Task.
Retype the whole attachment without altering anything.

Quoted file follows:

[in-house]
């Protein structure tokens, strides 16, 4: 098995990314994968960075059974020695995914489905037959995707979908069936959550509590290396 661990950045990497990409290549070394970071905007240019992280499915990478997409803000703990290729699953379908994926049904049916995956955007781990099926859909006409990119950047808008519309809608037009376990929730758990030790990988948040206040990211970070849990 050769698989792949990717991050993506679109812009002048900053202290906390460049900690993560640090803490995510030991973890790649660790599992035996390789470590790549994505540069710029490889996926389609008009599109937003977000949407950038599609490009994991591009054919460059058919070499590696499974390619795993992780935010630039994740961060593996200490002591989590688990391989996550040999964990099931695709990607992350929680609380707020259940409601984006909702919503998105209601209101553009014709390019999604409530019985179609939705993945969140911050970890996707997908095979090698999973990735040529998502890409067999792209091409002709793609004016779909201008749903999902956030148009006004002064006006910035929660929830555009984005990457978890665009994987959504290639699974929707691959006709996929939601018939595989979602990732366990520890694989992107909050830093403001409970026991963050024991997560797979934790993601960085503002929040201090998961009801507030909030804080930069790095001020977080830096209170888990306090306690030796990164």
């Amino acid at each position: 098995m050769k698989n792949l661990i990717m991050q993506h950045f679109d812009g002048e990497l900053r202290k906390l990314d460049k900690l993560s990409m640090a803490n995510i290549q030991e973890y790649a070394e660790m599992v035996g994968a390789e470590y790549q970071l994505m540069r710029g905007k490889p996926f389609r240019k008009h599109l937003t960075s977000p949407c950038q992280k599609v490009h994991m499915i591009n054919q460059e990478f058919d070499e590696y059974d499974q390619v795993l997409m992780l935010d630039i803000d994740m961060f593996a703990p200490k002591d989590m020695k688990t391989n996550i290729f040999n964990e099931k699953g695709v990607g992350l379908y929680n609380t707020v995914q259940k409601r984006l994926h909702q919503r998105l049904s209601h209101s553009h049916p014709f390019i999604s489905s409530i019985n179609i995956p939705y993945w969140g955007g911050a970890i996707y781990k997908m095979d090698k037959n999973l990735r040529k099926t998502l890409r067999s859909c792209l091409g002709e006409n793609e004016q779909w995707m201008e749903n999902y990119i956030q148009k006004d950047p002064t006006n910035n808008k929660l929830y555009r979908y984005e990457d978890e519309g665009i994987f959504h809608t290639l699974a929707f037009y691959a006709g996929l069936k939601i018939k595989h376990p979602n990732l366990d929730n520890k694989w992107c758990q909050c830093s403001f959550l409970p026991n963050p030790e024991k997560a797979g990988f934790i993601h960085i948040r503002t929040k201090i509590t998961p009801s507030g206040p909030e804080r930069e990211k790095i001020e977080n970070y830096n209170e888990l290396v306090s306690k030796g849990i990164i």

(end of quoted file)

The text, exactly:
[in-house]
């Protein structure tokens, strides 16, 4: 098995990314994968960075059974020695995914489905037959995707979908069936959550509590290396 661990950045990497990409290549070394970071905007240019992280499915990478997409803000703990290729699953379908994926049904049916995956955007781990099926859909006409990119950047808008519309809608037009376990929730758990030790990988948040206040990211970070849990 050769698989792949990717991050993506679109812009002048900053202290906390460049900690993560640090803490995510030991973890790649660790599992035996390789470590790549994505540069710029490889996926389609008009599109937003977000949407950038599609490009994991591009054919460059058919070499590696499974390619795993992780935010630039994740961060593996200490002591989590688990391989996550040999964990099931695709990607992350929680609380707020259940409601984006909702919503998105209601209101553009014709390019999604409530019985179609939705993945969140911050970890996707997908095979090698999973990735040529998502890409067999792209091409002709793609004016779909201008749903999902956030148009006004002064006006910035929660929830555009984005990457978890665009994987959504290639699974929707691959006709996929939601018939595989979602990732366990520890694989992107909050830093403001409970026991963050024991997560797979934790993601960085503002929040201090998961009801507030909030804080930069790095001020977080830096209170888990306090306690030796990164």
């Amino acid at each position: 098995m050769k698989n792949l661990i990717m991050q993506h950045f679109d812009g002048e990497l900053r202290k906390l990314d460049k900690l993560s990409m640090a803490n995510i290549q030991e973890y790649a070394e660790m599992v035996g994968a390789e470590y790549q970071l994505m540069r710029g905007k490889p996926f389609r240019k008009h599109l937003t960075s977000p949407c950038q992280k599609v490009h994991m499915i591009n054919q460059e990478f058919d070499e590696y059974d499974q390619v795993l997409m992780l935010d630039i803000d994740m961060f593996a703990p200490k002591d989590m020695k688990t391989n996550i290729f040999n964990e099931k699953g695709v990607g992350l379908y929680n609380t707020v995914q259940k409601r984006l994926h909702q919503r998105l049904s209601h209101s553009h049916p014709f390019i999604s489905s409530i019985n179609i995956p939705y993945w969140g955007g911050a970890i996707y781990k997908m095979d090698k037959n999973l990735r040529k099926t998502l890409r067999s859909c792209l091409g002709e006409n793609e004016q779909w995707m201008e749903n999902y990119i956030q148009k006004d950047p002064t006006n910035n808008k929660l929830y555009r979908y984005e990457d978890e519309g665009i994987f959504h809608t290639l699974a929707f037009y691959a006709g996929l069936k939601i018939k595989h376990p979602n990732l366990d929730n520890k694989w992107c758990q909050c830093s403001f959550l409970p026991n963050p030790e024991k997560a797979g990988f934790i993601h960085i948040r503002t929040k201090i509590t998961p009801s507030g206040p909030e804080r930069e990211k790095i001020e977080n970070y830096n209170e888990l290396v306090s306690k030796g849990i990164i």